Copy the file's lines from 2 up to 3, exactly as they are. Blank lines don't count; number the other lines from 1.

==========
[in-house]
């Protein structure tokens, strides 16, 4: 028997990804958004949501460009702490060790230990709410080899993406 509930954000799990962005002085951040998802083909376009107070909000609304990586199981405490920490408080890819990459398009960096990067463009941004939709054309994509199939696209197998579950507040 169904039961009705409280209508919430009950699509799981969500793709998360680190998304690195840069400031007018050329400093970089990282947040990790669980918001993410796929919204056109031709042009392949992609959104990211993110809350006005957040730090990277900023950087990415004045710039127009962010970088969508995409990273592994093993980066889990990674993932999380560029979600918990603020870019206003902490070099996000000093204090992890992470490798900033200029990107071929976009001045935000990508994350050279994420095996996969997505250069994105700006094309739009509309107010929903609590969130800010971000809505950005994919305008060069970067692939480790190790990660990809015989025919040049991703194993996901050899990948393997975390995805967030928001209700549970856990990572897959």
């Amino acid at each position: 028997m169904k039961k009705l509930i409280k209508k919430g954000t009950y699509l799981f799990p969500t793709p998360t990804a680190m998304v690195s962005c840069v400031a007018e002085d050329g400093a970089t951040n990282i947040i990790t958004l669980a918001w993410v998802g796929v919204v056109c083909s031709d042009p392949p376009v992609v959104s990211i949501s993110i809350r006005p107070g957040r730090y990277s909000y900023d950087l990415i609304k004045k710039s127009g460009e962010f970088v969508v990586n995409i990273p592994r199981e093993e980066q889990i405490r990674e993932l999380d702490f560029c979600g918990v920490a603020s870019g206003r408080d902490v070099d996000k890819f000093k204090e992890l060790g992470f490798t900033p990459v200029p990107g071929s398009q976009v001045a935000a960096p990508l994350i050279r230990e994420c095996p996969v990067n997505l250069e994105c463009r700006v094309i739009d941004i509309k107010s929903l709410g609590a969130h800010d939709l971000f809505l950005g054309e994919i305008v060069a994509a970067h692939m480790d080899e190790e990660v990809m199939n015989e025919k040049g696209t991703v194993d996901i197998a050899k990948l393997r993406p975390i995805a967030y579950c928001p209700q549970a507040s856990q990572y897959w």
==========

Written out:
């Protein structure tokens, strides 16, 4: 028997990804958004949501460009702490060790230990709410080899993406 509930954000799990962005002085951040998802083909376009107070909000609304990586199981405490920490408080890819990459398009960096990067463009941004939709054309994509199939696209197998579950507040 169904039961009705409280209508919430009950699509799981969500793709998360680190998304690195840069400031007018050329400093970089990282947040990790669980918001993410796929919204056109031709042009392949992609959104990211993110809350006005957040730090990277900023950087990415004045710039127009962010970088969508995409990273592994093993980066889990990674993932999380560029979600918990603020870019206003902490070099996000000093204090992890992470490798900033200029990107071929976009001045935000990508994350050279994420095996996969997505250069994105700006094309739009509309107010929903609590969130800010971000809505950005994919305008060069970067692939480790190790990660990809015989025919040049991703194993996901050899990948393997975390995805967030928001209700549970856990990572897959």
């Amino acid at each position: 028997m169904k039961k009705l509930i409280k209508k919430g954000t009950y699509l799981f799990p969500t793709p998360t990804a680190m998304v690195s962005c840069v400031a007018e002085d050329g400093a970089t951040n990282i947040i990790t958004l669980a918001w993410v998802g796929v919204v056109c083909s031709d042009p392949p376009v992609v959104s990211i949501s993110i809350r006005p107070g957040r730090y990277s909000y900023d950087l990415i609304k004045k710039s127009g460009e962010f970088v969508v990586n995409i990273p592994r199981e093993e980066q889990i405490r990674e993932l999380d702490f560029c979600g918990v920490a603020s870019g206003r408080d902490v070099d996000k890819f000093k204090e992890l060790g992470f490798t900033p990459v200029p990107g071929s398009q976009v001045a935000a960096p990508l994350i050279r230990e994420c095996p996969v990067n997505l250069e994105c463009r700006v094309i739009d941004i509309k107010s929903l709410g609590a969130h800010d939709l971000f809505l950005g054309e994919i305008v060069a994509a970067h692939m480790d080899e190790e990660v990809m199939n015989e025919k040049g696209t991703v194993d996901i197998a050899k990948l393997r993406p975390i995805a967030y579950c928001p209700q549970a507040s856990q990572y897959w």